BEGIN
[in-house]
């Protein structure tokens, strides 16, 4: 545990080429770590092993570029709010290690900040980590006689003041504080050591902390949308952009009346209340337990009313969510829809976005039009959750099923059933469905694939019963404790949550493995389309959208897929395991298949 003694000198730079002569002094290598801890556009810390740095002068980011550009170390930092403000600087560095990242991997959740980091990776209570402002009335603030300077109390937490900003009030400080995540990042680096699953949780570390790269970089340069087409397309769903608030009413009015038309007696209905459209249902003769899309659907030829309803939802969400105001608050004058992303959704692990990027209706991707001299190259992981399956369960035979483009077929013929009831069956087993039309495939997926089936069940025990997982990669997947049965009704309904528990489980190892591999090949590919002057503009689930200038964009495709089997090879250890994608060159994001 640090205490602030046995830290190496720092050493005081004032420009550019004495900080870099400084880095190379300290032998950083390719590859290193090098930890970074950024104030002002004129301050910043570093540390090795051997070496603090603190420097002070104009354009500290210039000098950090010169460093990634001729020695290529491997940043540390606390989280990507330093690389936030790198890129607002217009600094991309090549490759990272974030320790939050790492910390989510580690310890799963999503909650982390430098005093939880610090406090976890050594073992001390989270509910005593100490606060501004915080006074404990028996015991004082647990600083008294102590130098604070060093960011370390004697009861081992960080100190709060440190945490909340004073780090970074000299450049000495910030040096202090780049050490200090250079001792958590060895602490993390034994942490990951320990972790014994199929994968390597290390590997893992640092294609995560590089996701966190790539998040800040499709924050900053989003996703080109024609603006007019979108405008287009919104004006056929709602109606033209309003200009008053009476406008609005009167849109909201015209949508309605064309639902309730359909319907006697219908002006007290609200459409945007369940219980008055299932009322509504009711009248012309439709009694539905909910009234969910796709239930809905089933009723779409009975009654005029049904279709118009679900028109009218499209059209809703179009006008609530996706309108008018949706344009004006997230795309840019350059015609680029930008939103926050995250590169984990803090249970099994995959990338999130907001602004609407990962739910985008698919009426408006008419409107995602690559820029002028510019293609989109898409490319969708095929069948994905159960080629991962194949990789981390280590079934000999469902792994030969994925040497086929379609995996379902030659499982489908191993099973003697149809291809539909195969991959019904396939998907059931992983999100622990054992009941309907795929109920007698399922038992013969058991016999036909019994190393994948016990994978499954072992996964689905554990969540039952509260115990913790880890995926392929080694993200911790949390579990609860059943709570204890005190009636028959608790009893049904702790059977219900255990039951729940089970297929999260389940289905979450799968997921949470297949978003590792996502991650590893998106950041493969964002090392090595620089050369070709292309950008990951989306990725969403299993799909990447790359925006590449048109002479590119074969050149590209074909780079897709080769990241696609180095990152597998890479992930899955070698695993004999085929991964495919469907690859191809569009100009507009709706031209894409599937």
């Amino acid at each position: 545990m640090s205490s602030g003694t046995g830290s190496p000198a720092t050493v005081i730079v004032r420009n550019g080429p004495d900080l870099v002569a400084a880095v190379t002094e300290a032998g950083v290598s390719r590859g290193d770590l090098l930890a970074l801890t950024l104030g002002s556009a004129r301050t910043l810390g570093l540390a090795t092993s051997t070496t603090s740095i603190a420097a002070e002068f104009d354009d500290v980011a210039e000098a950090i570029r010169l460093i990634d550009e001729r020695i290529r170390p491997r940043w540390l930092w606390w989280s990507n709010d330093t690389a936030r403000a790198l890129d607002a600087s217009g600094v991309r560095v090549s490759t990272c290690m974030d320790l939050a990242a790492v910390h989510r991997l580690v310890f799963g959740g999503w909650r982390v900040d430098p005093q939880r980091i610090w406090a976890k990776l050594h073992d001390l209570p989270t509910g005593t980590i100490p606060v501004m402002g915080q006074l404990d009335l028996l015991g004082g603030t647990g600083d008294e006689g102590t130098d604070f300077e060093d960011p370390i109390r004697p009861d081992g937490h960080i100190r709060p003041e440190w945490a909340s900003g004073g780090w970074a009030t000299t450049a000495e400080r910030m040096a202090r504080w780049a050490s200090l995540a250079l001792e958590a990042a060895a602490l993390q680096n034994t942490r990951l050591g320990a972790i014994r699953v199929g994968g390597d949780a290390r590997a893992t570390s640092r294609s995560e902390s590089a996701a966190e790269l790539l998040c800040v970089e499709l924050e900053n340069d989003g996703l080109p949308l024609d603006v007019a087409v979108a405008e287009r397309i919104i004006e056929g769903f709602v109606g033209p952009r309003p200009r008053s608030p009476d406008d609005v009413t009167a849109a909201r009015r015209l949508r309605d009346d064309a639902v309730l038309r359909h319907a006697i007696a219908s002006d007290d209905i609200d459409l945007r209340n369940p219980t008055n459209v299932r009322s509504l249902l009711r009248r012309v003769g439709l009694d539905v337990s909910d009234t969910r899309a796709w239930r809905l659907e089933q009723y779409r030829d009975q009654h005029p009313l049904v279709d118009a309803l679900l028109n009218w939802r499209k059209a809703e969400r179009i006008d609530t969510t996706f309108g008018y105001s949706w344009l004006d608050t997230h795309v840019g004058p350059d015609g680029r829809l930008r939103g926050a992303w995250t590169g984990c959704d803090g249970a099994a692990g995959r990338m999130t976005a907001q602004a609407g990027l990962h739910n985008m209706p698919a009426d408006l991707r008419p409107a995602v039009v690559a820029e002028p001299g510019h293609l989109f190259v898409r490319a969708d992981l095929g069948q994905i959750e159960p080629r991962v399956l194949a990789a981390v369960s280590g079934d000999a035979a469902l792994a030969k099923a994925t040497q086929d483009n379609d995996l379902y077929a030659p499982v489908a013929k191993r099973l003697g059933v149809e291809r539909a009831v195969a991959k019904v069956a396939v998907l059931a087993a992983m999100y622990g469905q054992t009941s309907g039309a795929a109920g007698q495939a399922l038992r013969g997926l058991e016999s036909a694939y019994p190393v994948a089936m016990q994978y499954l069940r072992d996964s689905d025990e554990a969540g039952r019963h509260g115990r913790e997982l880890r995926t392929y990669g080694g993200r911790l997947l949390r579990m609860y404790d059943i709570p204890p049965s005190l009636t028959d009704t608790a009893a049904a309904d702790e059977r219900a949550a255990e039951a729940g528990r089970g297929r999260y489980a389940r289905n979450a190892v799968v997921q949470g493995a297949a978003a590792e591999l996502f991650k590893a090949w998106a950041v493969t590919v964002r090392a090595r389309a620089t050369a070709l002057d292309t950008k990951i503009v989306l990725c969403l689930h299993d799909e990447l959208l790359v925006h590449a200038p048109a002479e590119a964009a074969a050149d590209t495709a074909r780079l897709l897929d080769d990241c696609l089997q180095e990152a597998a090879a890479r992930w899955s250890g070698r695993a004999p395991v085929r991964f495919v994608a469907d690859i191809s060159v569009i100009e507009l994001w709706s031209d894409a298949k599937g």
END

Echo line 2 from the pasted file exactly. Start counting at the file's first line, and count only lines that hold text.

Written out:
């Protein structure tokens, strides 16, 4: 545990080429770590092993570029709010290690900040980590006689003041504080050591902390949308952009009346209340337990009313969510829809976005039009959750099923059933469905694939019963404790949550493995389309959208897929395991298949 003694000198730079002569002094290598801890556009810390740095002068980011550009170390930092403000600087560095990242991997959740980091990776209570402002009335603030300077109390937490900003009030400080995540990042680096699953949780570390790269970089340069087409397309769903608030009413009015038309007696209905459209249902003769899309659907030829309803939802969400105001608050004058992303959704692990990027209706991707001299190259992981399956369960035979483009077929013929009831069956087993039309495939997926089936069940025990997982990669997947049965009704309904528990489980190892591999090949590919002057503009689930200038964009495709089997090879250890994608060159994001 640090205490602030046995830290190496720092050493005081004032420009550019004495900080870099400084880095190379300290032998950083390719590859290193090098930890970074950024104030002002004129301050910043570093540390090795051997070496603090603190420097002070104009354009500290210039000098950090010169460093990634001729020695290529491997940043540390606390989280990507330093690389936030790198890129607002217009600094991309090549490759990272974030320790939050790492910390989510580690310890799963999503909650982390430098005093939880610090406090976890050594073992001390989270509910005593100490606060501004915080006074404990028996015991004082647990600083008294102590130098604070060093960011370390004697009861081992960080100190709060440190945490909340004073780090970074000299450049000495910030040096202090780049050490200090250079001792958590060895602490993390034994942490990951320990972790014994199929994968390597290390590997893992640092294609995560590089996701966190790539998040800040499709924050900053989003996703080109024609603006007019979108405008287009919104004006056929709602109606033209309003200009008053009476406008609005009167849109909201015209949508309605064309639902309730359909319907006697219908002006007290609200459409945007369940219980008055299932009322509504009711009248012309439709009694539905909910009234969910796709239930809905089933009723779409009975009654005029049904279709118009679900028109009218499209059209809703179009006008609530996706309108008018949706344009004006997230795309840019350059015609680029930008939103926050995250590169984990803090249970099994995959990338999130907001602004609407990962739910985008698919009426408006008419409107995602690559820029002028510019293609989109898409490319969708095929069948994905159960080629991962194949990789981390280590079934000999469902792994030969994925040497086929379609995996379902030659499982489908191993099973003697149809291809539909195969991959019904396939998907059931992983999100622990054992009941309907795929109920007698399922038992013969058991016999036909019994190393994948016990994978499954072992996964689905554990969540039952509260115990913790880890995926392929080694993200911790949390579990609860059943709570204890005190009636028959608790009893049904702790059977219900255990039951729940089970297929999260389940289905979450799968997921949470297949978003590792996502991650590893998106950041493969964002090392090595620089050369070709292309950008990951989306990725969403299993799909990447790359925006590449048109002479590119074969050149590209074909780079897709080769990241696609180095990152597998890479992930899955070698695993004999085929991964495919469907690859191809569009100009507009709706031209894409599937």